Wild pigs? Ah, maybe it’s the seals hauled up on the old pilings, grumbling and exchanging the news of the day. But as we walked on the trail through the Woodard Bay forest, the mysterious querulous sounds we heard seemed to be coming from quite a different direction than where the seals gathered. Then I remembered other walks and the same puzzlement that resolved itself when we reached an area where we could see the source of the commotion: it was the cormorants which nest high up in trees similar to Blue Herons. There they were, large, dark birds, calling, chatting, murmuring, flapping, circling, settling in their raggedy nests, at home, gossiping and for all I know, cracking jokes or planning fishing expeditions. Every once in awhile, a section of the birds would rise up and wheel off to fish. They were a sociable group.
Recently, I was gifted with a small charming book of woodcuts by the eighteenth-century English naturalist and artist Thomas Bewick that features “a compendium of collective nouns for birds.” Many of us know that a flock of crows is dolorously called “a murder of crows.” Other examples include “a chatter of Parakeets,” which perfectly describes them, and how about “a scold of jays?” “A trembling of finches” and a “swatting of flycatchers” is apt, and joyous examples such as “an ascension of larks,” “a charm of goldfinches,” or “a spiral of creepers” are delightful. No one knows exactly when these monikers entered the common language—and how many are used today—but they are a reminder of how closely people lived with birds and knew their personalities and habits in more rural times. Perhaps we should once again fill our language with metaphors and colorful descriptors that bring birds into our daily lives in all their wonder.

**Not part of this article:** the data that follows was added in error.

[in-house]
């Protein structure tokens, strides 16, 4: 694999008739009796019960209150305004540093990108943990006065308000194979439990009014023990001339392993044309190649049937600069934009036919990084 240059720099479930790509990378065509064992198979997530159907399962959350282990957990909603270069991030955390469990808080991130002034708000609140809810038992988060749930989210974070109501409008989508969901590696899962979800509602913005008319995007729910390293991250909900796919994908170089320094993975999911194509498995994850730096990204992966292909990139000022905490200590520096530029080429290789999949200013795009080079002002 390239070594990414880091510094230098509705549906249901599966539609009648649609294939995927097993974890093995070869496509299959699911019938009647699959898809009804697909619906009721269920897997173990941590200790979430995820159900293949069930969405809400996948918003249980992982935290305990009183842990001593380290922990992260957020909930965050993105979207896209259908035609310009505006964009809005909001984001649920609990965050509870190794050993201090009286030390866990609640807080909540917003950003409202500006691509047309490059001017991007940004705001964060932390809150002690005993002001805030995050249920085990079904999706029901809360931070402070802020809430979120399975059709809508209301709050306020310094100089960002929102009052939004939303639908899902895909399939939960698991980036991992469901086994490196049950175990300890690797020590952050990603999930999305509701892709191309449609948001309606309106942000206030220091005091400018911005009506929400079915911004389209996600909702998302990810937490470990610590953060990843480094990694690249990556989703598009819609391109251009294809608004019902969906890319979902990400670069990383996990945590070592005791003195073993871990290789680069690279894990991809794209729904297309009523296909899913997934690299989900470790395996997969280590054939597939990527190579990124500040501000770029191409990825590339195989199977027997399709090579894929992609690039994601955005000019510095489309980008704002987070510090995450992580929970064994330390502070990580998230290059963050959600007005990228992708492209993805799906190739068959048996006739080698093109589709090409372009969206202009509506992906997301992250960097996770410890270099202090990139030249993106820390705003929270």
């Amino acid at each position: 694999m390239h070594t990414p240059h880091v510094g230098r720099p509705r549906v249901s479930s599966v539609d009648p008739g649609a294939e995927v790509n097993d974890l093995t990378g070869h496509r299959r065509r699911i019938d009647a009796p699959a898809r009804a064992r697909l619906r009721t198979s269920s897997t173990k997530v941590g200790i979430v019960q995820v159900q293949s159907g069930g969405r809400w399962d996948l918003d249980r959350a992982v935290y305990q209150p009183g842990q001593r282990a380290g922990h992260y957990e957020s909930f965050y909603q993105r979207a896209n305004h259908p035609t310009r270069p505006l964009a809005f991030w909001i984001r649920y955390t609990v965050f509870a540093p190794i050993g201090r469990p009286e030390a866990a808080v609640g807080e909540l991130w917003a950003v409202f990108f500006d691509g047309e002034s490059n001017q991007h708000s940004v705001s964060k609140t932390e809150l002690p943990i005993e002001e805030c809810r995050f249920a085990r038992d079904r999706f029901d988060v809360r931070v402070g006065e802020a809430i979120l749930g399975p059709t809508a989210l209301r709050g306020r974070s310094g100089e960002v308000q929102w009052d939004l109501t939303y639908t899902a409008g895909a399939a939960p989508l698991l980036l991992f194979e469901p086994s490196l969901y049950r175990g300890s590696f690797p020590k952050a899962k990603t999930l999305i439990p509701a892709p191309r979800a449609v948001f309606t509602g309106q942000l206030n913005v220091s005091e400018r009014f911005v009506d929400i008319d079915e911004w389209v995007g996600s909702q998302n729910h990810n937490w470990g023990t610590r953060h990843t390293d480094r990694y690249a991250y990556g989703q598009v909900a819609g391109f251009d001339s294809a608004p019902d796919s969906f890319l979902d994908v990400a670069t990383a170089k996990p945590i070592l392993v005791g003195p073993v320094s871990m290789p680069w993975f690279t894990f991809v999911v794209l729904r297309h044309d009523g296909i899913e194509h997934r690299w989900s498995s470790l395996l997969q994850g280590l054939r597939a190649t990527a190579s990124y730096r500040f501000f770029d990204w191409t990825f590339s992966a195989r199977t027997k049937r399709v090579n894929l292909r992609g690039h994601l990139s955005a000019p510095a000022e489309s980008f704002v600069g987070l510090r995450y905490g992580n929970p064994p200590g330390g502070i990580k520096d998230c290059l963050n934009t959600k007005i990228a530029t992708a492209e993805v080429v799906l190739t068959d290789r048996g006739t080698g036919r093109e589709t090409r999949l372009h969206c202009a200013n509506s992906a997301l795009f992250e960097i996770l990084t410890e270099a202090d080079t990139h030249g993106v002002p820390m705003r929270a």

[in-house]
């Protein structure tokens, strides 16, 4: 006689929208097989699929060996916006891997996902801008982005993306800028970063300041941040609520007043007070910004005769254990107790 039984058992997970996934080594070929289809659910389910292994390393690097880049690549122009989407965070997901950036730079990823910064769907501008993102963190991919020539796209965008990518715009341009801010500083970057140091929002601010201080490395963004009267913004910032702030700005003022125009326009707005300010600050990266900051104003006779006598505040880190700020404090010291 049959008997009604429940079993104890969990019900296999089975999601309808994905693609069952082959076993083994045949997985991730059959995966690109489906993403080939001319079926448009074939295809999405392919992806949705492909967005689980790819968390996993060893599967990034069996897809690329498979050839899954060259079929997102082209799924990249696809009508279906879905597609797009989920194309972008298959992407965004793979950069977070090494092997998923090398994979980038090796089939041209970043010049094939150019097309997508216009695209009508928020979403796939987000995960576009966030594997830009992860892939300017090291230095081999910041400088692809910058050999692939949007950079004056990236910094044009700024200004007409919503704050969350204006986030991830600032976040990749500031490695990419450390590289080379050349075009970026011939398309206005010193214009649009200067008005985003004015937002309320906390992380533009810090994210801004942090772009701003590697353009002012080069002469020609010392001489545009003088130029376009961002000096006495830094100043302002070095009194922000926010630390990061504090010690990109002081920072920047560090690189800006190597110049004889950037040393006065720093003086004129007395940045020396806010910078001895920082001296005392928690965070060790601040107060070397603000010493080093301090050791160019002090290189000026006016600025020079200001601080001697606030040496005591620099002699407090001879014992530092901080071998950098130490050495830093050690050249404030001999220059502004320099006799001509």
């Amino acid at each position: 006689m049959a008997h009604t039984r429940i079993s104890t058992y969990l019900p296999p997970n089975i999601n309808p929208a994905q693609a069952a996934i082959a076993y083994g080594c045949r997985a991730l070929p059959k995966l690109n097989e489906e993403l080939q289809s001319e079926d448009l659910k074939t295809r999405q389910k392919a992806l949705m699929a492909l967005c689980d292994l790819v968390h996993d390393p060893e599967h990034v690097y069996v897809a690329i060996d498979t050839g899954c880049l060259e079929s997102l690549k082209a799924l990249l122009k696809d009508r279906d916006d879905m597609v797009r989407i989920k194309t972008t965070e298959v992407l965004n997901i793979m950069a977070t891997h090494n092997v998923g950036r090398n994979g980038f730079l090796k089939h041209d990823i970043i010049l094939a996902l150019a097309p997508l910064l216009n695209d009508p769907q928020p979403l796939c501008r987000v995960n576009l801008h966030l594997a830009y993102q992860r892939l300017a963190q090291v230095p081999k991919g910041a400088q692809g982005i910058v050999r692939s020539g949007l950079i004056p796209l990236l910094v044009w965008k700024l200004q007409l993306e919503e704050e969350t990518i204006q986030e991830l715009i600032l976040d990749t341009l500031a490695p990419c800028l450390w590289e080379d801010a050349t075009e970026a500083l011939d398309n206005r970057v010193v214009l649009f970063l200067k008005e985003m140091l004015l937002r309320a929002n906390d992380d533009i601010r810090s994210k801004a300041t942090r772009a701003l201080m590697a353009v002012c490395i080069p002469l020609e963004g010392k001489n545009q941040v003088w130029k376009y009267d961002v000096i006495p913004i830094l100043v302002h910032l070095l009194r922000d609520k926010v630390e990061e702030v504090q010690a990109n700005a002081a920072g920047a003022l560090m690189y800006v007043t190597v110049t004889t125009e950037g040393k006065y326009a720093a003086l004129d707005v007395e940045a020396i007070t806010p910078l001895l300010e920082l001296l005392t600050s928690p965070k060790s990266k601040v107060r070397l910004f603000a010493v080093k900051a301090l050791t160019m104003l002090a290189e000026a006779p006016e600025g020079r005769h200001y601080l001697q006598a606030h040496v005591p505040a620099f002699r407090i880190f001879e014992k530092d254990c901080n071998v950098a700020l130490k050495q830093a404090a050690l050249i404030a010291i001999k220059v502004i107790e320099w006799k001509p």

And cormorants? They are identified as “a swim of cormorants” which is certainly descriptive but only half the story. We ought to come up with a word worthy of the clatter they make in their nesting villages up in the treetops.